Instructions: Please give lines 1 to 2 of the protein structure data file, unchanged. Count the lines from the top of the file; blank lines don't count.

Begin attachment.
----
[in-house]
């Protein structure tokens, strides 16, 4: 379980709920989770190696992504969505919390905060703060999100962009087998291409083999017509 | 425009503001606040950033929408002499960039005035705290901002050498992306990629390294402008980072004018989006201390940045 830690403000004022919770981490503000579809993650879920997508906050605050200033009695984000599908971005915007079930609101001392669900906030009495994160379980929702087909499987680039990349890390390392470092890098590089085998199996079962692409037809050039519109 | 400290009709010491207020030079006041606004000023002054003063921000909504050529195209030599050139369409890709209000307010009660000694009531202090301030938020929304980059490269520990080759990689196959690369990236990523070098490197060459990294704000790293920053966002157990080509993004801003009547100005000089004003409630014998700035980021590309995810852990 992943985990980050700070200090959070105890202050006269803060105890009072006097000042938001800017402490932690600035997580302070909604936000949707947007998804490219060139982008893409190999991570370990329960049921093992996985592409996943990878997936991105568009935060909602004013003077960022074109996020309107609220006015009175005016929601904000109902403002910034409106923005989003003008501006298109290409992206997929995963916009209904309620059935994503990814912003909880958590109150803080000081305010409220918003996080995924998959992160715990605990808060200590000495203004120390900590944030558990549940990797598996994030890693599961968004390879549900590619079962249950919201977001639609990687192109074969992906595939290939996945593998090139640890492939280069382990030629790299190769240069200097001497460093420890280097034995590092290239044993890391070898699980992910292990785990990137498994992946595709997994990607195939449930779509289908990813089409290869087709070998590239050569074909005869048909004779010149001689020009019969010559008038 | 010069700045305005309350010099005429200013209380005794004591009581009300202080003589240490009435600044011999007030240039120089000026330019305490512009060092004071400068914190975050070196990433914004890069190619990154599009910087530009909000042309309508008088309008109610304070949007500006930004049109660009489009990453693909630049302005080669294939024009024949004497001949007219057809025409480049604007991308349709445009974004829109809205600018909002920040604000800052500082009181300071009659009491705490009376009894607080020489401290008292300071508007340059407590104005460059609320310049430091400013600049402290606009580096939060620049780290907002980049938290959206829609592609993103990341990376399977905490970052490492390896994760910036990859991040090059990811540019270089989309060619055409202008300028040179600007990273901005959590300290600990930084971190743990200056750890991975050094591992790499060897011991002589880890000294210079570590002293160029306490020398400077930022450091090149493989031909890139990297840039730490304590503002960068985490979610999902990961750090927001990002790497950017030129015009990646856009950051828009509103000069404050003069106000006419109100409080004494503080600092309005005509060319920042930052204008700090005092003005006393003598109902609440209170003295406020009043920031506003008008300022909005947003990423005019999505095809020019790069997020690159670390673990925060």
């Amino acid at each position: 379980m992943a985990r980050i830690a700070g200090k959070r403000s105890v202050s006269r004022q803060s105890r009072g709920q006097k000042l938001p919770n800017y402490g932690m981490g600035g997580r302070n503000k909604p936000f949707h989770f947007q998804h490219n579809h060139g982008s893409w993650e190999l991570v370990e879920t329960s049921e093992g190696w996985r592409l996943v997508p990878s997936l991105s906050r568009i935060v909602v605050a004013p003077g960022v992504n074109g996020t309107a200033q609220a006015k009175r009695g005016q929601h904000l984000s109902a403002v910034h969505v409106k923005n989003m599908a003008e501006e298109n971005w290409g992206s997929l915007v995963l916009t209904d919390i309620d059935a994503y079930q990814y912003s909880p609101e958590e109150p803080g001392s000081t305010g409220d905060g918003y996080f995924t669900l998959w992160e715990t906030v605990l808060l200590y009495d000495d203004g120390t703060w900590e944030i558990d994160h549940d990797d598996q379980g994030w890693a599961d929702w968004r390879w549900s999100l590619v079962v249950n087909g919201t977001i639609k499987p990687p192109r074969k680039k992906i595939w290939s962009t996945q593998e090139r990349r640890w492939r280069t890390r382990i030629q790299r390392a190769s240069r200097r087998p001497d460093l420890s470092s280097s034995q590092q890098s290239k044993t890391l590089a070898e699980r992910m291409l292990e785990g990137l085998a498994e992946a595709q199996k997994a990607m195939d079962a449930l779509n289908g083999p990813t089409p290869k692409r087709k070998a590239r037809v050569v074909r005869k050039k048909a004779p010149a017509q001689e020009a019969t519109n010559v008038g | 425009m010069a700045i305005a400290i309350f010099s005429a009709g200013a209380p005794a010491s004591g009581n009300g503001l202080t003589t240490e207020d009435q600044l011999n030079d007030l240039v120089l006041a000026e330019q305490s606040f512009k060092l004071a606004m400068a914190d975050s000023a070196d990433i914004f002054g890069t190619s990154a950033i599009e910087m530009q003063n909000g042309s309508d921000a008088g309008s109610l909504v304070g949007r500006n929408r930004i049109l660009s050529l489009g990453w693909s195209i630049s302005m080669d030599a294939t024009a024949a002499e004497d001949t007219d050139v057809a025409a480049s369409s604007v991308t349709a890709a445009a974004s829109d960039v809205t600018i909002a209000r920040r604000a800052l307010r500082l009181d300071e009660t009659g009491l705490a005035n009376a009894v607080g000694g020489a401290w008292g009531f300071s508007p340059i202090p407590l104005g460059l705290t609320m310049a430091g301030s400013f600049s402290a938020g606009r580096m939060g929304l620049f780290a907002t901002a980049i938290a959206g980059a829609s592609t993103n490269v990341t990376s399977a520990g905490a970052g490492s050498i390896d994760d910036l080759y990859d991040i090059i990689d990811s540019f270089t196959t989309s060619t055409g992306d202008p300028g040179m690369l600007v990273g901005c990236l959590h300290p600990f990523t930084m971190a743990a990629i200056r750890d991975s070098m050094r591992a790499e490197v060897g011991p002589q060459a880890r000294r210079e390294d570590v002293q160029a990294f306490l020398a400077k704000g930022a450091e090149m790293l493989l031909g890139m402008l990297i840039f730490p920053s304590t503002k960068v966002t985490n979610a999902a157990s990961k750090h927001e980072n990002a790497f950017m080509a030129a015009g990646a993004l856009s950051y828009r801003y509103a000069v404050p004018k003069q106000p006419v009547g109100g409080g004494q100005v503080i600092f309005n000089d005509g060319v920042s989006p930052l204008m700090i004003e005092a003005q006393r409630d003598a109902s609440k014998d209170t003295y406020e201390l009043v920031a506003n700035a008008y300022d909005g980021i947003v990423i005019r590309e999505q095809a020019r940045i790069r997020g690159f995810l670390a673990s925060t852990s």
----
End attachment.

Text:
[in-house]
């Protein structure tokens, strides 16, 4: 379980709920989770190696992504969505919390905060703060999100962009087998291409083999017509 | 425009503001606040950033929408002499960039005035705290901002050498992306990629390294402008980072004018989006201390940045 830690403000004022919770981490503000579809993650879920997508906050605050200033009695984000599908971005915007079930609101001392669900906030009495994160379980929702087909499987680039990349890390390392470092890098590089085998199996079962692409037809050039519109 | 400290009709010491207020030079006041606004000023002054003063921000909504050529195209030599050139369409890709209000307010009660000694009531202090301030938020929304980059490269520990080759990689196959690369990236990523070098490197060459990294704000790293920053966002157990080509993004801003009547100005000089004003409630014998700035980021590309995810852990 992943985990980050700070200090959070105890202050006269803060105890009072006097000042938001800017402490932690600035997580302070909604936000949707947007998804490219060139982008893409190999991570370990329960049921093992996985592409996943990878997936991105568009935060909602004013003077960022074109996020309107609220006015009175005016929601904000109902403002910034409106923005989003003008501006298109290409992206997929995963916009209904309620059935994503990814912003909880958590109150803080000081305010409220918003996080995924998959992160715990605990808060200590000495203004120390900590944030558990549940990797598996994030890693599961968004390879549900590619079962249950919201977001639609990687192109074969992906595939290939996945593998090139640890492939280069382990030629790299190769240069200097001497460093420890280097034995590092290239044993890391070898699980992910292990785990990137498994992946595709997994990607195939449930779509289908990813089409290869087709070998590239050569074909005869048909004779010149001689020009019969010559008038 | 010069700045305005309350010099005429200013209380005794004591009581009300202080003589240490009435600044011999007030240039120089000026330019305490512009060092004071400068914190975050070196990433914004890069190619990154599009910087530009909000042309309508008088309008109610304070949007500006930004049109660009489009990453693909630049302005080669294939024009024949004497001949007219057809025409480049604007991308349709445009974004829109809205600018909002920040604000800052500082009181300071009659009491705490009376009894607080020489401290008292300071508007340059407590104005460059609320310049430091400013600049402290606009580096939060620049780290907002980049938290959206829609592609993103990341990376399977905490970052490492390896994760910036990859991040090059990811540019270089989309060619055409202008300028040179600007990273901005959590300290600990930084971190743990200056750890991975050094591992790499060897011991002589880890000294210079570590002293160029306490020398400077930022450091090149493989031909890139990297840039730490304590503002960068985490979610999902990961750090927001990002790497950017030129015009990646856009950051828009509103000069404050003069106000006419109100409080004494503080600092309005005509060319920042930052204008700090005092003005006393003598109902609440209170003295406020009043920031506003008008300022909005947003990423005019999505095809020019790069997020690159670390673990925060």